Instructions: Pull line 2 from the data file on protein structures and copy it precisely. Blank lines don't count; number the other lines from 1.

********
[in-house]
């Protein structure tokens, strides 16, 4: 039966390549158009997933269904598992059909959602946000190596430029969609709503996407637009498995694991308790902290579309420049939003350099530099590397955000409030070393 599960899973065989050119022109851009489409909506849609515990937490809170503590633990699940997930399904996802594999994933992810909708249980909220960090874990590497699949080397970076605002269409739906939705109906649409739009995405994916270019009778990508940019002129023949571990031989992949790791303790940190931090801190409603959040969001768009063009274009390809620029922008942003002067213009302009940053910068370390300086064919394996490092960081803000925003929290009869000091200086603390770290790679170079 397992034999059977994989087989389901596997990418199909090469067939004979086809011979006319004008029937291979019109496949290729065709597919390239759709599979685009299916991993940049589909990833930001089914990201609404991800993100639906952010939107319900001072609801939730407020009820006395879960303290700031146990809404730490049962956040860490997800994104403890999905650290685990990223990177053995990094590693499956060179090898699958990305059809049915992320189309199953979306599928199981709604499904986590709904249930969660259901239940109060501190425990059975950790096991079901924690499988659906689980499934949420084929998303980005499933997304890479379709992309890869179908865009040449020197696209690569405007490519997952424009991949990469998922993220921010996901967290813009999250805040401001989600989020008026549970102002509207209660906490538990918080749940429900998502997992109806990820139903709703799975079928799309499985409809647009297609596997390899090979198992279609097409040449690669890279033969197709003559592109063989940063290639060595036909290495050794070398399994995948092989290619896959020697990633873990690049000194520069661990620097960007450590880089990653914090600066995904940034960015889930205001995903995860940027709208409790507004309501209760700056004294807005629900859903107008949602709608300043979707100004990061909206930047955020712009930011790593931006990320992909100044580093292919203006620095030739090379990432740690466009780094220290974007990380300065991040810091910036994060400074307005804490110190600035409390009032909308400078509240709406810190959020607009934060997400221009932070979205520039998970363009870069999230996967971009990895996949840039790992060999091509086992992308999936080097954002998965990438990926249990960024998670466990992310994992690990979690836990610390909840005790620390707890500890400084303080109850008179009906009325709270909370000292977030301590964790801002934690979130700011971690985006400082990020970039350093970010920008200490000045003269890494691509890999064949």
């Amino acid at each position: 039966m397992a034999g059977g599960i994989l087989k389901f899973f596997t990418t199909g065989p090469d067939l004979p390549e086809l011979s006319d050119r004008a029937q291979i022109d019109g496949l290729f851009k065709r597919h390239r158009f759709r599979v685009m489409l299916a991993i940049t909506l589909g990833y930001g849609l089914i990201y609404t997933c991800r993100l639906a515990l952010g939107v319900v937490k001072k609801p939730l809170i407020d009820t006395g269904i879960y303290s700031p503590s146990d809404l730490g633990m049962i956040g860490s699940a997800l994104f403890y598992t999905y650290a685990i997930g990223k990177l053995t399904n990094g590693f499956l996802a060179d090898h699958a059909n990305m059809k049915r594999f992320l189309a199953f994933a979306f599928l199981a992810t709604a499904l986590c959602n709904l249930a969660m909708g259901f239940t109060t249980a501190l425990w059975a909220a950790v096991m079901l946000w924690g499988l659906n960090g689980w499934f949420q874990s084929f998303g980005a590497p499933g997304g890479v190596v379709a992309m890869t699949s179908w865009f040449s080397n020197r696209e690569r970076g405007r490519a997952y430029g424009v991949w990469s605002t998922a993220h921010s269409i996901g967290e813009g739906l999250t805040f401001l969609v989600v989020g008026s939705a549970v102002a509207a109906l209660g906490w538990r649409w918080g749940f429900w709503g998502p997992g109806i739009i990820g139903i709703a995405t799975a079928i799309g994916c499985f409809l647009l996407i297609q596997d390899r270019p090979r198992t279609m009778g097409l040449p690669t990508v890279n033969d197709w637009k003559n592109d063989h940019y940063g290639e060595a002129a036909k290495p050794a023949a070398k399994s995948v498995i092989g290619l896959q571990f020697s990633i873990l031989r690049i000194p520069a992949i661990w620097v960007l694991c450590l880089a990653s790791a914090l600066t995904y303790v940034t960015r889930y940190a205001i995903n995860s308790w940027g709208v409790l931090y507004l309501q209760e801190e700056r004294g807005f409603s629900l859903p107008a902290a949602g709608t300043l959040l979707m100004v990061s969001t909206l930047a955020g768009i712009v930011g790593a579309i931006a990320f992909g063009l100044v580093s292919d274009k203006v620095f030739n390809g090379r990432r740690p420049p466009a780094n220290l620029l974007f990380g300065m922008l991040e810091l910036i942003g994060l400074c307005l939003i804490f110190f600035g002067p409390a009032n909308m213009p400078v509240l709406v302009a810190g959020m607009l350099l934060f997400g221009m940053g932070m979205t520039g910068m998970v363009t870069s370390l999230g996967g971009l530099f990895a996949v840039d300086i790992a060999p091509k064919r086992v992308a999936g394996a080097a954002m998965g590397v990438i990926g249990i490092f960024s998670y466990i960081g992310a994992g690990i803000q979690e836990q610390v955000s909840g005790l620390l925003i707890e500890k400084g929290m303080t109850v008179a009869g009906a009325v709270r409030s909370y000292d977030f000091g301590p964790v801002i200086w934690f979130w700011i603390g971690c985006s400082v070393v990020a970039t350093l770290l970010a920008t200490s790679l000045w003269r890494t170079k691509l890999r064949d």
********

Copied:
């Protein structure tokens, strides 16, 4: 039966390549158009997933269904598992059909959602946000190596430029969609709503996407637009498995694991308790902290579309420049939003350099530099590397955000409030070393 599960899973065989050119022109851009489409909506849609515990937490809170503590633990699940997930399904996802594999994933992810909708249980909220960090874990590497699949080397970076605002269409739906939705109906649409739009995405994916270019009778990508940019002129023949571990031989992949790791303790940190931090801190409603959040969001768009063009274009390809620029922008942003002067213009302009940053910068370390300086064919394996490092960081803000925003929290009869000091200086603390770290790679170079 397992034999059977994989087989389901596997990418199909090469067939004979086809011979006319004008029937291979019109496949290729065709597919390239759709599979685009299916991993940049589909990833930001089914990201609404991800993100639906952010939107319900001072609801939730407020009820006395879960303290700031146990809404730490049962956040860490997800994104403890999905650290685990990223990177053995990094590693499956060179090898699958990305059809049915992320189309199953979306599928199981709604499904986590709904249930969660259901239940109060501190425990059975950790096991079901924690499988659906689980499934949420084929998303980005499933997304890479379709992309890869179908865009040449020197696209690569405007490519997952424009991949990469998922993220921010996901967290813009999250805040401001989600989020008026549970102002509207209660906490538990918080749940429900998502997992109806990820139903709703799975079928799309499985409809647009297609596997390899090979198992279609097409040449690669890279033969197709003559592109063989940063290639060595036909290495050794070398399994995948092989290619896959020697990633873990690049000194520069661990620097960007450590880089990653914090600066995904940034960015889930205001995903995860940027709208409790507004309501209760700056004294807005629900859903107008949602709608300043979707100004990061909206930047955020712009930011790593931006990320992909100044580093292919203006620095030739090379990432740690466009780094220290974007990380300065991040810091910036994060400074307005804490110190600035409390009032909308400078509240709406810190959020607009934060997400221009932070979205520039998970363009870069999230996967971009990895996949840039790992060999091509086992992308999936080097954002998965990438990926249990960024998670466990992310994992690990979690836990610390909840005790620390707890500890400084303080109850008179009906009325709270909370000292977030301590964790801002934690979130700011971690985006400082990020970039350093970010920008200490000045003269890494691509890999064949």